Two lactating African elephants at the San Diego Zoo’s Safari Park are part of a study of the nutritional content of their milk, the zoo announced Wednesday.
Umngani and Ndulamitsi each gave birth to healthy calves last fall. Zoo staff have trained them to voluntarily participate in milking sessions two or three times per week and plan to study the milk’s contents and composition. According to the zoo, the information will be used to develop higher quality milk substitutes for hand-reared calves in other zoos and the Reteti Elephant Sanctuary in Kenya.
“Dam’s (mother’s) milk is considered the best source of elephant calf nutrition, but unfortunately, in some cases, we need to assist-rear animals,” said Katie Kerr, a nutritionist with San Diego Zoo Global. “The data on the composition of African elephant milk are limited. Understanding nutritional composition of this milk is integral to increasing survival of young calves in these situations, and the opportunity for older calves to thrive.”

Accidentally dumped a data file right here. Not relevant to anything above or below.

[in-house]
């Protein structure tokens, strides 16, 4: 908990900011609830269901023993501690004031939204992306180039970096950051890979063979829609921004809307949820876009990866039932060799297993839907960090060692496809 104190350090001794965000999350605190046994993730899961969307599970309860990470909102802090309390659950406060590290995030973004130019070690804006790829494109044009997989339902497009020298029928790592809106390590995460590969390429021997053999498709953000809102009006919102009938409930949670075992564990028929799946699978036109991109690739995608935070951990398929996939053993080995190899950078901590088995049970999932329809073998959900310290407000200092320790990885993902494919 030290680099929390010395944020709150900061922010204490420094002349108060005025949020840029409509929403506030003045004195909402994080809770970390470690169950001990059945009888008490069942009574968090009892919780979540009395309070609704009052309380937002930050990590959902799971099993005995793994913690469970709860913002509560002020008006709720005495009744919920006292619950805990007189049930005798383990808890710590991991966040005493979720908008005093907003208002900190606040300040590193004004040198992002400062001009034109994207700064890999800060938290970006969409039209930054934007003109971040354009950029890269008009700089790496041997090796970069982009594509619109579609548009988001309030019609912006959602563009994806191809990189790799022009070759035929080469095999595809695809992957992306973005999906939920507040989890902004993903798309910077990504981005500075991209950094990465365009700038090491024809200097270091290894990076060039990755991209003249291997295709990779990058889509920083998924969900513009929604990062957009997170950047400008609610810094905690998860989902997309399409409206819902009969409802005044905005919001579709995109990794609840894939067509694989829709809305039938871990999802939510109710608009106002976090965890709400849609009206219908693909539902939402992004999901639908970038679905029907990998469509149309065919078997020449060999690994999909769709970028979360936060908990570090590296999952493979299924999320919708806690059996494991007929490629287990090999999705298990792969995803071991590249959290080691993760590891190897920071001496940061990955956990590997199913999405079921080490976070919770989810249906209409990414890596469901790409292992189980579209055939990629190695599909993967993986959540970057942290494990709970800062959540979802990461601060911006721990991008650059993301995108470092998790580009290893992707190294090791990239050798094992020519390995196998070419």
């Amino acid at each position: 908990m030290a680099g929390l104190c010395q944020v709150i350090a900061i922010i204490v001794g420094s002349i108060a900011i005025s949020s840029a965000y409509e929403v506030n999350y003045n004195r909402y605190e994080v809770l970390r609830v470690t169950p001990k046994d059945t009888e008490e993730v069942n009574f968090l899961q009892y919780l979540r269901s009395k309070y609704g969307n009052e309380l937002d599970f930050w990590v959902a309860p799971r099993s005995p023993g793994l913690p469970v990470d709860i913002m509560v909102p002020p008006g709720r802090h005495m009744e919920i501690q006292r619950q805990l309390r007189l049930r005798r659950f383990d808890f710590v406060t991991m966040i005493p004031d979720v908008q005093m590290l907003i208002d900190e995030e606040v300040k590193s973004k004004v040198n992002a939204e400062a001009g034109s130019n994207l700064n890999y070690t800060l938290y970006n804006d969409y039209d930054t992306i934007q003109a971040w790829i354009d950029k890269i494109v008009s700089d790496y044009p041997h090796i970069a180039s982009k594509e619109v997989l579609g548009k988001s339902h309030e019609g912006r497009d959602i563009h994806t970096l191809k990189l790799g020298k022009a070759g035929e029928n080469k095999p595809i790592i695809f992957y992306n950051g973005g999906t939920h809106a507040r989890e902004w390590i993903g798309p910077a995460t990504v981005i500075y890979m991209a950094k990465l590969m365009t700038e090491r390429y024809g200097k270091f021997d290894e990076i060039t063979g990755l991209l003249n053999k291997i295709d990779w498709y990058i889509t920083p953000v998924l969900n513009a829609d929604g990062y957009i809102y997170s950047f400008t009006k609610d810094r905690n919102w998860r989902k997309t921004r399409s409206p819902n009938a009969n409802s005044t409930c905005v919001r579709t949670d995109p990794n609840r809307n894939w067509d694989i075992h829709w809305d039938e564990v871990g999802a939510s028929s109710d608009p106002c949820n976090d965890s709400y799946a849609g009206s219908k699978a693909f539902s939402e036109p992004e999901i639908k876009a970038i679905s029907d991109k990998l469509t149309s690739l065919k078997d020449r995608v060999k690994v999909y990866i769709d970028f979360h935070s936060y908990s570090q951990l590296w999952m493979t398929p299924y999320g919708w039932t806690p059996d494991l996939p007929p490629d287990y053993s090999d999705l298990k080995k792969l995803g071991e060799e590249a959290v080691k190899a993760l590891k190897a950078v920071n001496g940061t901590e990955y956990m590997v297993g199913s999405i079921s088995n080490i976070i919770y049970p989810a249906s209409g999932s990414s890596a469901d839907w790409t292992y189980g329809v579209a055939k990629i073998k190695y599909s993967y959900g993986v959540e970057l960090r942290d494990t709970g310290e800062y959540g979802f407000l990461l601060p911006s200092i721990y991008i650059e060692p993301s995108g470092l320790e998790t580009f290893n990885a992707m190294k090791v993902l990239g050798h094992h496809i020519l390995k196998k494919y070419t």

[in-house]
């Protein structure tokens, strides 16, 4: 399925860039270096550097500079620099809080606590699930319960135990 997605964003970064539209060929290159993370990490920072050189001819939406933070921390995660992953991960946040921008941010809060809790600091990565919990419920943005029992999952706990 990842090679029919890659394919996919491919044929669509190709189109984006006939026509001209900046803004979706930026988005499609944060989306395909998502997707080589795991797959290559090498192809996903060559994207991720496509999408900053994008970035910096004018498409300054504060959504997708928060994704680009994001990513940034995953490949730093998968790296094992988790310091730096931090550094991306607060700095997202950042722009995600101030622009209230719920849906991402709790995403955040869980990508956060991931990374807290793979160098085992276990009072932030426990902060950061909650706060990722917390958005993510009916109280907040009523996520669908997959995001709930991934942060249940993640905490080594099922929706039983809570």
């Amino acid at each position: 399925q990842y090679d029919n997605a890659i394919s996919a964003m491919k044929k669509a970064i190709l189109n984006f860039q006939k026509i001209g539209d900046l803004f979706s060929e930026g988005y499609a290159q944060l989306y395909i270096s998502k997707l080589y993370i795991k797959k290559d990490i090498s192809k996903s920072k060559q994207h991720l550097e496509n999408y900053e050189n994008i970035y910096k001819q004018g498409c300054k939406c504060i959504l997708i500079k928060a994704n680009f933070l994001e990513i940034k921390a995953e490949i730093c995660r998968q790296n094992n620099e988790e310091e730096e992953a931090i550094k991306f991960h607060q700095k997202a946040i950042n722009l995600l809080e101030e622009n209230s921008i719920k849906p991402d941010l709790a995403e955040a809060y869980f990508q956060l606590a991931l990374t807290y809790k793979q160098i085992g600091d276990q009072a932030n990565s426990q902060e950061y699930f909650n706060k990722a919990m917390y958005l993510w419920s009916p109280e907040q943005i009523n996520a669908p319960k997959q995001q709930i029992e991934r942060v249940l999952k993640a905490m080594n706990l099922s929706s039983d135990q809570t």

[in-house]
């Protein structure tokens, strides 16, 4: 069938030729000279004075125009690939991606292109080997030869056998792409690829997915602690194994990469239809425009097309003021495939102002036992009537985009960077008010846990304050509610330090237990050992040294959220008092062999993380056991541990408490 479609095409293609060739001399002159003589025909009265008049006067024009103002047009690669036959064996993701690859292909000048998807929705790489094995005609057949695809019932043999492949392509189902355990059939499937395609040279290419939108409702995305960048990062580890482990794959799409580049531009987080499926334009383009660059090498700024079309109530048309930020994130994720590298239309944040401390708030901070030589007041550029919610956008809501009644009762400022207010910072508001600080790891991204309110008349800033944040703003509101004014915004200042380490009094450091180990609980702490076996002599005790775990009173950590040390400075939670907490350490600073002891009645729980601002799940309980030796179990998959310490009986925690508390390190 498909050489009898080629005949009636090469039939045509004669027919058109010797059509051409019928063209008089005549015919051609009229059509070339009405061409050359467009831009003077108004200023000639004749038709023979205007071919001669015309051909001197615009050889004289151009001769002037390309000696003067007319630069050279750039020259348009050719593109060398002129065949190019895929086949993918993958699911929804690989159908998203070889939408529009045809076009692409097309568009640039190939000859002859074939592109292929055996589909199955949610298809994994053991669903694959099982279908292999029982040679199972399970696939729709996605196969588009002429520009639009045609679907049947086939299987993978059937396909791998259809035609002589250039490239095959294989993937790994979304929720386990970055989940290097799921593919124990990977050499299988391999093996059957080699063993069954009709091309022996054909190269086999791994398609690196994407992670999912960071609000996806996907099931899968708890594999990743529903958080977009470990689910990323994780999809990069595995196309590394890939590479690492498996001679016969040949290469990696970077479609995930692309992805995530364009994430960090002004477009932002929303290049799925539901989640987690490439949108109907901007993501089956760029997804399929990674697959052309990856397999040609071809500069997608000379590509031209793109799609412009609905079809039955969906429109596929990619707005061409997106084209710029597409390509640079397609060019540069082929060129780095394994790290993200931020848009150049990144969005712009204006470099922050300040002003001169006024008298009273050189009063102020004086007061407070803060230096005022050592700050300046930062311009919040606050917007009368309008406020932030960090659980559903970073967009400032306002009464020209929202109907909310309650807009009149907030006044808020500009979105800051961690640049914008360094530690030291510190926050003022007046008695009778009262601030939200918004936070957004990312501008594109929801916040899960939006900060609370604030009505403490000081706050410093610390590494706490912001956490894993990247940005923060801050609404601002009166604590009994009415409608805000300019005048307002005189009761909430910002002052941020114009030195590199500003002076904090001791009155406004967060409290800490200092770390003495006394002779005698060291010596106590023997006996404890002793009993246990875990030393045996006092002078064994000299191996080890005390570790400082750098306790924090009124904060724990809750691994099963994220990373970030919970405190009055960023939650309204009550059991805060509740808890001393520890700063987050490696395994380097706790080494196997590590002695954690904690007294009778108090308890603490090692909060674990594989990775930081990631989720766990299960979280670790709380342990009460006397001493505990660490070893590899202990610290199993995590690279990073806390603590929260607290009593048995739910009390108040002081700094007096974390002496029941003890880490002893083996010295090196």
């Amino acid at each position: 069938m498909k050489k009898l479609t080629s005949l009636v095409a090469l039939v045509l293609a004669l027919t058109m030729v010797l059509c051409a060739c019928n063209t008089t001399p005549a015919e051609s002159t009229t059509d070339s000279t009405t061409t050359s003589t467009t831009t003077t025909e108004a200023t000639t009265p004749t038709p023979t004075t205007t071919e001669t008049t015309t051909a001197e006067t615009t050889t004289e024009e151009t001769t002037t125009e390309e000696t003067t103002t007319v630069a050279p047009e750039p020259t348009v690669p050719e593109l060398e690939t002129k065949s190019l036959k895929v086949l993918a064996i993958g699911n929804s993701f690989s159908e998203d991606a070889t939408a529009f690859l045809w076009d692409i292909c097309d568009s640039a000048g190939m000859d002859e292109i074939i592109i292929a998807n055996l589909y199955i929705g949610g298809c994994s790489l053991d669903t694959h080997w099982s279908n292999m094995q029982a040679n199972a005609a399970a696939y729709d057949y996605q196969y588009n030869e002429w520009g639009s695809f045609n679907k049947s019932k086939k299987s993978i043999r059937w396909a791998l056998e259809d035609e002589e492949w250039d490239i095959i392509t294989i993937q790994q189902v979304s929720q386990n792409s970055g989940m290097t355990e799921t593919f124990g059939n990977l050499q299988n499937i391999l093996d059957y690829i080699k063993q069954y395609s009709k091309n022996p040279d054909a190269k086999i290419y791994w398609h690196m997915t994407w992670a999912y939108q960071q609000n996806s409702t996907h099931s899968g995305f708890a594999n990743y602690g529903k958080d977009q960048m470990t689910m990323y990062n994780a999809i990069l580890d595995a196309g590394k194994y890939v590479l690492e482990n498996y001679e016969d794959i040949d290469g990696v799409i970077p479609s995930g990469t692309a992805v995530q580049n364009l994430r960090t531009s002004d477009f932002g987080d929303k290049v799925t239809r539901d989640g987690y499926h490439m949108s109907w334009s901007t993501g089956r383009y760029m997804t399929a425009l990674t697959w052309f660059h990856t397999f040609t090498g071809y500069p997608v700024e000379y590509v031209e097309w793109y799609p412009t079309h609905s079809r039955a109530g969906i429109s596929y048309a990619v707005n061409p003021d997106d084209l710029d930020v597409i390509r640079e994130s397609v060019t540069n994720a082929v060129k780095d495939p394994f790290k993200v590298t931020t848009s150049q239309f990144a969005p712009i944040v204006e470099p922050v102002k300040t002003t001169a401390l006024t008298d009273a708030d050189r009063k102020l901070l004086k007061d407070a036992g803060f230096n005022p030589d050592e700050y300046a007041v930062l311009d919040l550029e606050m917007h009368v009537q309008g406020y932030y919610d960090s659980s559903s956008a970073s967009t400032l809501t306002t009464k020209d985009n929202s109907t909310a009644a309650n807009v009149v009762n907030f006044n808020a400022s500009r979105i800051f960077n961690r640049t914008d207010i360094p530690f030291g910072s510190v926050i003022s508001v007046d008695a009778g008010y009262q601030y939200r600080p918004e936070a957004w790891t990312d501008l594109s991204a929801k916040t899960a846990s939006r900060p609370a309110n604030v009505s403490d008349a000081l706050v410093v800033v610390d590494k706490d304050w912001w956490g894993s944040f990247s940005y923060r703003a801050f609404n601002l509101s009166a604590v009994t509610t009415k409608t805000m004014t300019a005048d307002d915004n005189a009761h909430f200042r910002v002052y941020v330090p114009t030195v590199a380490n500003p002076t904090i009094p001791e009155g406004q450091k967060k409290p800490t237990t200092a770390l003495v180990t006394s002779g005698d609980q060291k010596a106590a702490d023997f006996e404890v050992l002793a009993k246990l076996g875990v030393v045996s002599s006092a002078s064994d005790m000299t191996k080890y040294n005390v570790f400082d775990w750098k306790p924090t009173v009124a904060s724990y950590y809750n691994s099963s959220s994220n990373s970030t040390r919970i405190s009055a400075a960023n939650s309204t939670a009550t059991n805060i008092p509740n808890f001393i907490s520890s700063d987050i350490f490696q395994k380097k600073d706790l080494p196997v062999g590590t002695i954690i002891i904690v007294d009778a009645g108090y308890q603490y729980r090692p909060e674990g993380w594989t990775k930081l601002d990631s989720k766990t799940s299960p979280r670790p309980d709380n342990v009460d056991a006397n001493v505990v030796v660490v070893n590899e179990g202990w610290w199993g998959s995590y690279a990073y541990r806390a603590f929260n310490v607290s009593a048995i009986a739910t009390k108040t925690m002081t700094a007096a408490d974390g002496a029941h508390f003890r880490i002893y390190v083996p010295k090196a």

San Diego Zoo Global is a partner of the Retiti Sanctuary, located in Kenya’s Namunyuk region. According to the zoo, elephant calves brought to the sanctuary usually arrive stressed and unhealthy, raising the importance of them receiving adequate nutrients from bottle feedings.
The births of the two calves at the zoo will also enable animal caretakers to monitor their daily activity, physical development and bioacoustic communication. This research will subsequently allow staffs at both the zoo and the Retiti Sanctuary to continuously improve their caretaking efforts for young elephants.
— City News Service
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